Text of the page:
Looking back, I now wonder why I’d been dragging around paper money, pesky heavy coins and countless bank, credit and loyalty cards wherever I went for so long. Who needs a clunky purse weighing their bag down? Not me! It was clear within a mere day that this cashless lifestyle was the way forward. In fact, I’m such a convert to a cashless life that if I could, I’d take frictionless payment to a new level and get a microchip implanted into my finger, so I could just breezily wave a hand or tap to pay. A couple of years ago Swedish Train company SJ Rail did just this, allowing customers to replace their paper season tickets with microchip implants in their hands. The initiative was requested by employees of Swedish innovation specialists Epicentre, who already use biometric implants to gain access to its offices. It seems only a matter of time before this type of tech will be adopted by brands and retailers and just imagine the data (and potentially dodgy ethics!).
While I can see why extreme applications like these are few and far between, there’s a proliferation of more subtle, less intrusive cashless initiatives around the world that don’t require consumers to have surgery!
In probably the most famous of these, Amazon Go, customers can tap their phones at the entrance, pick up what they want and, famously, “Just Walk Out” with their groceries (no checkouts or annoying lines!).
At KFC’s KPRO restaurant in Hangzhou, China and US fast food chain Cali Burger, digital kiosks use facial recognition to recognise customers, suggest their favourite meals and allow them to pay with a smile. They are effectively turning their customers’ face into their loyalty cards. At Alibaba’s cashierless Futuremart store the so-called “Happy Go Metre” even offers customers discounts if they look happy while paying with facial recognition.
Moving beyond the face, 7-Eleven in South Korea has been trialling a system that allows customers to pay using the palm of their hand, whilst Klarna allows digital payment of goods to not only be delayed, but also split into instalments. Uber have recognised the need to split the cost of rides between multiple payees and you have to question why isn’t this a standard banking and financing option for goods and utilities?
Despite my adoption of a cashless life, it’s clear that this is still a step too far for many people who are not ready for, or don’t have access to, a more efficient, convenient, seamless and simple life. Amazon is now actually adding cash desks to its Go stores and Sainsbury’s cashless Holborn trial failed, forcing the retailer to re-install cash desks again. But is this a symptom of shoppers who are not ready for the future, or retailers, banks and payment providers who are not doing enough to educate, communicate and embed new user experiences and behaviours with their customers?
I recently came a cropper with Apple Pay. When it works, it’s superb. And with their movements into Apple Cash (money transfers) and their shiny new titanium Apple Card (currently only available in the US), it seems banking is an ever growing piece of the pie. But when you have a query or an issue, trying to speak to someone to resolve it, is like finding Nemo! I had noticed some mysterious ‘automatic payments for digital games’ and as a non-gamer, immediately suspected I’d been hacked. I assumed my bank would deal with this as fraud – but they told me to get onto Apple Pay. Ha! Easier said than done. I challenge you to speak to someone at Apple Pay! It’s impossible. After weeks of trying to locate anyone to speak to, I finally contacted Apple people in the US via Apple Support, who knew nothing and just referred me back to my bank who can tell me nothing about Apple Pay, so I gave up. I’m still paying for some 15yr old hacker’s gaming habit! I just hope he’s gaming responsibly.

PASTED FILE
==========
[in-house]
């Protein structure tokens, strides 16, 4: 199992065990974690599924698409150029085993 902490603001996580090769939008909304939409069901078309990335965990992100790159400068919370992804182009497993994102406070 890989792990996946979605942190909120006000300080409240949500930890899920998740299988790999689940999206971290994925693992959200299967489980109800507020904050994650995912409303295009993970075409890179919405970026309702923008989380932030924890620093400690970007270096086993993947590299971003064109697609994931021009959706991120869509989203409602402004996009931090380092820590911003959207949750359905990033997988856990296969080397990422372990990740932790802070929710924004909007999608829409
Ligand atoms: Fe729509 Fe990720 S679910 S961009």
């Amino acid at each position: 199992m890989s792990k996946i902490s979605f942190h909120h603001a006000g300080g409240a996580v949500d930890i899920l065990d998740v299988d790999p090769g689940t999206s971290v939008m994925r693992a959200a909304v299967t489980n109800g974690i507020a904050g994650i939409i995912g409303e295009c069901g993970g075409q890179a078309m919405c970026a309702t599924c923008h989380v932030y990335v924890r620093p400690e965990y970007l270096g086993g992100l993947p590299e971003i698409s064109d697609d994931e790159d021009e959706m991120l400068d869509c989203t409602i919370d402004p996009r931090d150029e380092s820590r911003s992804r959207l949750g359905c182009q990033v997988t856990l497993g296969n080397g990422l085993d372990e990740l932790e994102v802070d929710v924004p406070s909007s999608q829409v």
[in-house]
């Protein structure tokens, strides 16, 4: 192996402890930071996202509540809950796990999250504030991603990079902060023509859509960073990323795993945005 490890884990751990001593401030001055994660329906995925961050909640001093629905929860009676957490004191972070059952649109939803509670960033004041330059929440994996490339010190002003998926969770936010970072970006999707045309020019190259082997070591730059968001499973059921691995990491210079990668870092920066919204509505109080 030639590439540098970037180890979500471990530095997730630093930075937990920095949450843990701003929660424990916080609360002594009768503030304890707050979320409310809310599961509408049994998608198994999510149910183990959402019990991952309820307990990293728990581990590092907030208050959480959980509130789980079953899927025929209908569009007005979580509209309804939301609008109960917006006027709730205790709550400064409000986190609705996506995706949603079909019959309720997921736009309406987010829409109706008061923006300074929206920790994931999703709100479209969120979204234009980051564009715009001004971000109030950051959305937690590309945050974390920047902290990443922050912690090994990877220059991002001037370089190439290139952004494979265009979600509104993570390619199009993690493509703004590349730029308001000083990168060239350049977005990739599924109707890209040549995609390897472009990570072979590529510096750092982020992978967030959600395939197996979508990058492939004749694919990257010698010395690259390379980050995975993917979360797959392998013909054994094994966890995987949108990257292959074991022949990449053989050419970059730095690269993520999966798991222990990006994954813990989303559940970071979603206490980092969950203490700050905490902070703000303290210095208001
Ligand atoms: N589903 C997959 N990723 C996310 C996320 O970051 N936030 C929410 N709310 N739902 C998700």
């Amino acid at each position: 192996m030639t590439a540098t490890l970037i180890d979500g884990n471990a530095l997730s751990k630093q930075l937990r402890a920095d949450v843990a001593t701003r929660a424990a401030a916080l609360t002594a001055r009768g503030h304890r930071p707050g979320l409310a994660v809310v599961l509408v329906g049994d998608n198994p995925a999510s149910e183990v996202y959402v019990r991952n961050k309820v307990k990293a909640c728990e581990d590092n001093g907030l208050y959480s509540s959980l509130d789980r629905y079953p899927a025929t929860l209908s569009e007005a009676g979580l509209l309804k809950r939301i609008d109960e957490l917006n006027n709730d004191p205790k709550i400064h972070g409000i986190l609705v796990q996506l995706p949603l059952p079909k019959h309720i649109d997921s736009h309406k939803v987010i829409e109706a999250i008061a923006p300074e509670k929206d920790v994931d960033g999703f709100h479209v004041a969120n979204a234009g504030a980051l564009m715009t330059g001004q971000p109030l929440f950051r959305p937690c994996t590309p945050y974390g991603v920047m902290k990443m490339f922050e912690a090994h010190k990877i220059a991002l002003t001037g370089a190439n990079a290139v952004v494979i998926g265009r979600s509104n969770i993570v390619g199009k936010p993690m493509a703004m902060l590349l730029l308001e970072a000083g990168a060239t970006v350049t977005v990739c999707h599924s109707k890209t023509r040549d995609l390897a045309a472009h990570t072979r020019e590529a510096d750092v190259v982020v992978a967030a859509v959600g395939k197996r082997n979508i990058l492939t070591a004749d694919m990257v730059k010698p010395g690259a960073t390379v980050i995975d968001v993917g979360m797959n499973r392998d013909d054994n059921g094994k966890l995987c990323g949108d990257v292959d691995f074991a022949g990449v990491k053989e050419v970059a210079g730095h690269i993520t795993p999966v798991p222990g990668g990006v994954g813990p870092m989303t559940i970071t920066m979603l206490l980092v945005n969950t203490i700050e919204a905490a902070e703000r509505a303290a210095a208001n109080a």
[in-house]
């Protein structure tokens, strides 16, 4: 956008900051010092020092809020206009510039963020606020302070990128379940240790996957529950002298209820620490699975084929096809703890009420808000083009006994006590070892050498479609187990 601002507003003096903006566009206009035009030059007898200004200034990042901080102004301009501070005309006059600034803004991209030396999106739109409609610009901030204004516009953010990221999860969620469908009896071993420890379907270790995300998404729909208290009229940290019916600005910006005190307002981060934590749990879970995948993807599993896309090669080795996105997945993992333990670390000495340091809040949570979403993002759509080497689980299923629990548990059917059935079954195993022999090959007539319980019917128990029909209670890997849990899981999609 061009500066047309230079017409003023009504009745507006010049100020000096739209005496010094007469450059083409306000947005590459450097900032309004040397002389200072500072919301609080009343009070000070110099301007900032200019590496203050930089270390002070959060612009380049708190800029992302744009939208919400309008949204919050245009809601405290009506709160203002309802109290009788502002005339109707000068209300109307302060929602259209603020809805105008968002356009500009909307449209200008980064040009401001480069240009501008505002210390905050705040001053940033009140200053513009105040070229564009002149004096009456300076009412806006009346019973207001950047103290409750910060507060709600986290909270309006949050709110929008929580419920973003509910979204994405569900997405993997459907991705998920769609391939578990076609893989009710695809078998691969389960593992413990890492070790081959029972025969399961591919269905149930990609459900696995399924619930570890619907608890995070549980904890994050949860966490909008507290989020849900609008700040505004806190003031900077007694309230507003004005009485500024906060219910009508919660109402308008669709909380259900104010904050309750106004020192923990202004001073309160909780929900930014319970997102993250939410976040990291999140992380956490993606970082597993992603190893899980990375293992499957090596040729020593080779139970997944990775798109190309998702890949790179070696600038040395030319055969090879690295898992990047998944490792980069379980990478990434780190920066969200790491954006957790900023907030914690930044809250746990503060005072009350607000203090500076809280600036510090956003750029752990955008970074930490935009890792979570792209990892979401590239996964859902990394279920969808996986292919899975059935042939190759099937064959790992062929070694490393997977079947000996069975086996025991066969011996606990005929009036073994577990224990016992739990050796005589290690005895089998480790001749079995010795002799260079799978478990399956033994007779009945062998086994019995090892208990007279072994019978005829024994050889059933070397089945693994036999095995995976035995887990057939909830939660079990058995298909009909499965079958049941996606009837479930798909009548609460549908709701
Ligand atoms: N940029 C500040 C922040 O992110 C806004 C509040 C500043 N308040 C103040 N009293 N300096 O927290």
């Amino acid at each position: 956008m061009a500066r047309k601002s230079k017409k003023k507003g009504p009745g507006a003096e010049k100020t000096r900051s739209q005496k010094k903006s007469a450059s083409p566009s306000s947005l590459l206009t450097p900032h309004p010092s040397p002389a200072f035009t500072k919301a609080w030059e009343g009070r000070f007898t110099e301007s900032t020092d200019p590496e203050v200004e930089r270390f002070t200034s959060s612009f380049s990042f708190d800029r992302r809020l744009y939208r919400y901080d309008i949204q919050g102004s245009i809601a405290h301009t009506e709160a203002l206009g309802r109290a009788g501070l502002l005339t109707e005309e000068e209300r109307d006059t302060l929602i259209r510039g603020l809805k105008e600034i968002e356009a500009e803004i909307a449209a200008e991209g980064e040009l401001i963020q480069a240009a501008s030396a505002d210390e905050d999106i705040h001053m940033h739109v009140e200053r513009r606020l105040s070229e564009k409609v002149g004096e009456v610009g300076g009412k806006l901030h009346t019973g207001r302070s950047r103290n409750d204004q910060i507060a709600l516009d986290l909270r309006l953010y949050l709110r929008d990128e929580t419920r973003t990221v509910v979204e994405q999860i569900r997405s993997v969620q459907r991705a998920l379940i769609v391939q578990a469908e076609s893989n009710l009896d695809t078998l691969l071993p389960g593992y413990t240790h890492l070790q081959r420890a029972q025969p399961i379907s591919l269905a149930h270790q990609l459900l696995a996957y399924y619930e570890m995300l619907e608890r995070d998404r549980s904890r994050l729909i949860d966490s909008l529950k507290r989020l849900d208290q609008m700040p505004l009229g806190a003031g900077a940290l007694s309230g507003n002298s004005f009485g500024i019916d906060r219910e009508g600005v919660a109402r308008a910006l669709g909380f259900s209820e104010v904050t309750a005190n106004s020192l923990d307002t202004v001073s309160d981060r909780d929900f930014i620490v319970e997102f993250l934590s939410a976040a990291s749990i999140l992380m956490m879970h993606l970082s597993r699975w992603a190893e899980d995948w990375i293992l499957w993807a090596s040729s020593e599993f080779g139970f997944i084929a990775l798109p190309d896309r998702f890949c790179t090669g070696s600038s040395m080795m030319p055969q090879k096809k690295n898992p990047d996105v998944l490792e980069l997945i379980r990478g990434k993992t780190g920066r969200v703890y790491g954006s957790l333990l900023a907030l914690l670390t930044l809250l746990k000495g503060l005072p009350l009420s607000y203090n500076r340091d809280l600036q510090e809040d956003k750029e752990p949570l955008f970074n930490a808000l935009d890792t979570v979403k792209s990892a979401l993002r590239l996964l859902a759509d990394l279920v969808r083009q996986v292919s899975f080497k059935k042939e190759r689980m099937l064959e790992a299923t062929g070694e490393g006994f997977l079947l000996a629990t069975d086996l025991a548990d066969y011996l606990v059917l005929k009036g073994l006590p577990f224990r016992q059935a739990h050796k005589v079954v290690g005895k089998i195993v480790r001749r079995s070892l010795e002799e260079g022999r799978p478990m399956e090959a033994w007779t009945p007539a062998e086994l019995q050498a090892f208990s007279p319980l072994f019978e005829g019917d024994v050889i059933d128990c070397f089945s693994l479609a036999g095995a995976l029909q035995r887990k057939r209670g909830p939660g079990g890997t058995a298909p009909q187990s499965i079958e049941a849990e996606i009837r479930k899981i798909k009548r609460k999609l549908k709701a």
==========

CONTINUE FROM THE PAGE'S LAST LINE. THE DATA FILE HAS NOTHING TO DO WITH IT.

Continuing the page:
It’s clear that cashless payment and banking tech still needs to integrate the human needs of slick and responsive user experience and customer service; because whilst AI and a bot can be an efficient solution, sometimes you just need to speak to an actual breathing person. There will also be moments when digital payment will just not cut it – such as when the window cleaner (who had over-confidently already cleaned my windows) knocked on my door, demanding £15 in bank notes at the weekend. Listening to myself explaining my new financial nirvana to him, I realised I sounded decidedly pompous and it did not go down well (despite offers to do a digital payment transfer). I can imagine much the same with most traders, or old school cabbies.
And, of course, there’s the disgruntled woman in the tres hip nail bar. Despite all her effusive protests that I absolutely had to pay in cash, she did finally magic a card machine from behind the desk and payment was completed within seconds.
And I left, not only with shiny nails, but with the joy of knowing that I had helped her take one step into the future of digital consumer payment solutions.